Gianfranco Fini, a former neo-fascist and key supporter of Silvio Berlusconi for the past 16 years, has made a decisive move against his long-time ally by withdrawing his party’s support from the Italian prime minister’s centre-right coalition government.

The formal resignation on Monday of Mr Fini’s party’s members – Andrea Ronchi as minister for European affairs, together with a deputy industry minister and two undersecretaries – sets the stage for a parliamentary showdown next month, but only after the passage of the 2011 budget, which politicians agree is needed to keep jittery debt markets at bay.

Mr Berlusconi can no longer rely on a majority in the lower house of parliament. Should he lose a vote of no-confidence in December then Italy will probably be on course for general elections in early 2011, two years ahead of schedule. They could be averted if Giorgio Napolitano, head of state, can find support for a caretaker administration.

With the opposition and commentators declaring the beginning of the end of the “Berlusconi era”, Mr Fini, 58-year-old speaker of parliament, is positioning his new Future and Liberty party as a moderate force to challenge Mr Berlusconi’s People of Liberty on the centre-right.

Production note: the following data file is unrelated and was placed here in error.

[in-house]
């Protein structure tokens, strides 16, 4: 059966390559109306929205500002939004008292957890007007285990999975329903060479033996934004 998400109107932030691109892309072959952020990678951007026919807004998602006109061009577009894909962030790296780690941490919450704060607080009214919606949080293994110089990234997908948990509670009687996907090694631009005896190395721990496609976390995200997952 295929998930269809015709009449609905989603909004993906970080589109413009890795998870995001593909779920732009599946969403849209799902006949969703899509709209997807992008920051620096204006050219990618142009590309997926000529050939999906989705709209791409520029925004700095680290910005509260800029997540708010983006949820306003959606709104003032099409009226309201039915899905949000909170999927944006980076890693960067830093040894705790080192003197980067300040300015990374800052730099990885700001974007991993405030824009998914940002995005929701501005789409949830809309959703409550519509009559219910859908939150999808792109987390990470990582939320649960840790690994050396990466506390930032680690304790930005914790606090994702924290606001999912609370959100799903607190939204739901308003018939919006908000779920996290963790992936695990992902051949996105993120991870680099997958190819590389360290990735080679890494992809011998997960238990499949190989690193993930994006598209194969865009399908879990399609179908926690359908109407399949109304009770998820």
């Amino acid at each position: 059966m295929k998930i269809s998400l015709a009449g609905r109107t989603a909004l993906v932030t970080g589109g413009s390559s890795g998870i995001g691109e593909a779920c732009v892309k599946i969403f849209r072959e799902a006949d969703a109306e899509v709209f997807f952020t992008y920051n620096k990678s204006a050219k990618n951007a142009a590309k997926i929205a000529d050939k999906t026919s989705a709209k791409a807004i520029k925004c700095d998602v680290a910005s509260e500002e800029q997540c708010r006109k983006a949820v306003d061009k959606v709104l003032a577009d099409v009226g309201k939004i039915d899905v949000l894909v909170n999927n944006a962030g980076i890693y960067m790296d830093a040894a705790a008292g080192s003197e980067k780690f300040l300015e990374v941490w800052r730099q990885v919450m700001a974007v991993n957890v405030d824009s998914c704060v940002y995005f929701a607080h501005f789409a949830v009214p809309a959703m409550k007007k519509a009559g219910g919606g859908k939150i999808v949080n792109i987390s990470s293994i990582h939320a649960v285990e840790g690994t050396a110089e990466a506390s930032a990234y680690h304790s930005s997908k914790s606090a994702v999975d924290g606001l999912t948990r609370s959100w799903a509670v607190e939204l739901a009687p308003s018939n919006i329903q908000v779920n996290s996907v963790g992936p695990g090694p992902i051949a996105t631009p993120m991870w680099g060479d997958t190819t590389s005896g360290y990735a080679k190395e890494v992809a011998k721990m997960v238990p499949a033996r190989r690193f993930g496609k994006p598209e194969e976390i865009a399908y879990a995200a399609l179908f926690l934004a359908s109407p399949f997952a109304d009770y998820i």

It was Mr Berlusconi who conferred political respectability on Mr Fini in 1994 by taking his then neo-fascist party from the fringes and into government after the first of their three election victories together.

Now, after a long political journey away from his fascist roots – culminating in his renunciation of Benito Mussolini on a 2003 visit to Israel – Mr Fini has been emboldened by the latest scandal surrounding Mr Berlusconi’s personal life to challenge the prime minister’s own fitness to rule.

“Italy’s leaders,” Mr Fini said in a speech on Monday, “have lost . . . their sense of dignity, responsibility and duty, which should be intrinsic to those called to fill public positions.”

Mr Fini launched his new party in Perugia on November 7, confirming his rift with the party he co-founded with the billionaire Mr Berlusconi last year on the mistaken assumption he would be anointed heir apparent to the 74-year-old.

Mr Fini declared that his party’s Manifesto for Italy “puts the interests of the people above personal interest”, stressing nationhood, legality, ethics, meritocracy and compassion – themes that have attracted many younger, educated activists.

According to opinion polls, Mr Fini’s party would attract only 5 to 8 per cent of voters. Future and Liberty is thus contemplating an alliance with three centrist parties, including the UDC, whose pro-church orientation puts it at odds with Mr Fini’s secular approach to such issues as same-sex marriage.

Polls suggest such a centrist alliance could hold the balance of power between Mr Berlusconi’s coalition with the rightwing Northern League and the centre-left Democratic party.

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